Last modified: 2021-08-26 by klaus-michael schneider
Keywords: ecuador | pichincha | quito | amaguana |
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image by Ivan Sache, 09 January 2015
The parish of Amaguaña (20,000 inhabitants; 60 sq.
km) belongs to the Metropolitan District of Quito; it is located
in the valley of Chillos, 28 km south-east of Quito, at an
elevation of 2,683 a.s.l.
The origin of the name of Amaguaña is controversial. E. Moreno Yánez (Nueva Historia del Ecuador) claims that the two main parishes of the valley are named after their respective caciques (chiefs), in the north, Sangolquí named after Sangoquiza, in the south, Amaguaña, named after Amaguañuy. Other say that Amaguaña means "love" in Aymara. Anyway, the oldest mention of Amaguaña dates back to 1559, as listed by the Franciscan monk Agustín Moreno in his "Cien preguntas sobre los orígenes Franciscanos" (Hundred questions on the Franciscan origins). In the early years of the Spanish settlement, Amaguaña was inhabited by "doctrinas" (native tribes not incorporating into a parish) and colonists, including Pedro Ampudia, the son of the the founder of Quito.
Teodoro Wolf, Gonzáles Suárez and Aquiles Pérez consistently reports the eruption of volcano Pichincha in October 1660, considered as the biggest ever, which causes the flooding of the valley of Chillos and the opening of the precipice of Sincholagua. The villagers escaped to the hillsides of the Pasochoa and Rumiñahui. Accordingly, the inhabitants of the valleys of Tumbaco and Chillos still believe that the place was once a big lake.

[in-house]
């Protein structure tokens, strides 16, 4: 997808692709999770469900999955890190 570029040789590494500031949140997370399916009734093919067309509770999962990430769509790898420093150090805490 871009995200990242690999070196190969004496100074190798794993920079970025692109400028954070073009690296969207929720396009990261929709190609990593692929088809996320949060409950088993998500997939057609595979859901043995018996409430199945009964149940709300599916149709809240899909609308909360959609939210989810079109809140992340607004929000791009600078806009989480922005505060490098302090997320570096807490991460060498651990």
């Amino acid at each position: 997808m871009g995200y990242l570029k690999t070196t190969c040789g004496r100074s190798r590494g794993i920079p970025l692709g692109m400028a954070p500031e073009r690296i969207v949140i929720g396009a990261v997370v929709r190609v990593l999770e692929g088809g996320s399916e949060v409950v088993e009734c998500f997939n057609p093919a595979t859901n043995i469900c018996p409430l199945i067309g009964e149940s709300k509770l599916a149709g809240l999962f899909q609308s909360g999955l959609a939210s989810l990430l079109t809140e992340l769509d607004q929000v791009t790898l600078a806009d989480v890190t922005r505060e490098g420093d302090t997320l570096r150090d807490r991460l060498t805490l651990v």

Amaguaña might have become a civil parish during the first term of Gabriel García Moreno, 1861-1865. On 29 May 1861, the National Convention of Ecuador issued the Law on the Territorial Division, erecting Amaguaña as one of the 47 parishes of the Canton of Quito, Province of Pichincha. There is, however, no other decree stating that Amaguaña was already a civil parish, but there are hints in local archives of the existence of a civil administration in 1861 and 1863.
The National Park Pasochoa is located close to Amaguaña. It is made of a sleeping volcano and hosts several endemic or endangered. During 1996 and 1997, Doris Vela and Violeta Rafael, from the Pontifical University of Ecuador, collected specimens of Drosophila (fruit flies) in the western slopes of the Pasochoa. They described three new species, on e of them being named D. amaguana, after the parish of Amaguaña (Vela, D., Rafael, V. 2004. Three new andean species of Drosophila (Diptera, Drosophilidae) of the mesophragmatica group. Iheringia. Série Zoologia 94, 295-299 - available online.
Maize has been grown in the valley of Chillos since the pre-Inca period; the valley of Chillos is still known as the land of maize.
Accordingly, the flag of Amaguaña is horizontally divided yellow-blue, yellow representing maize and blue representing the clear sky and the water of the rivers.
Source: Amaguaña by Enrique V. Carrera.
Ivan Sache, 24 February 2007
The [previously reported] flag is shown upside-down.
The flag of Amaguaña is horizontally divided celestial blue-yellow.
Blue represents the sky and the honour of the women from Amaguaña.
Yellow represents the resources of the soil.
Colours were assigned in mid February 1951 to the 28 parishes of the canton of Quito by the Municipal Institute of Education and Culture and by the Sports Commission to prepare the Inter-parish Olympic Games of Quito (16 September 1951).
Source: http://amaguania.gob.ec/index.php?option=com_content&view=article&id=57&Itemid=88 - Parish website
Ivan Sache, 09 January 2015
image by Ivan Sache, 24 February 2007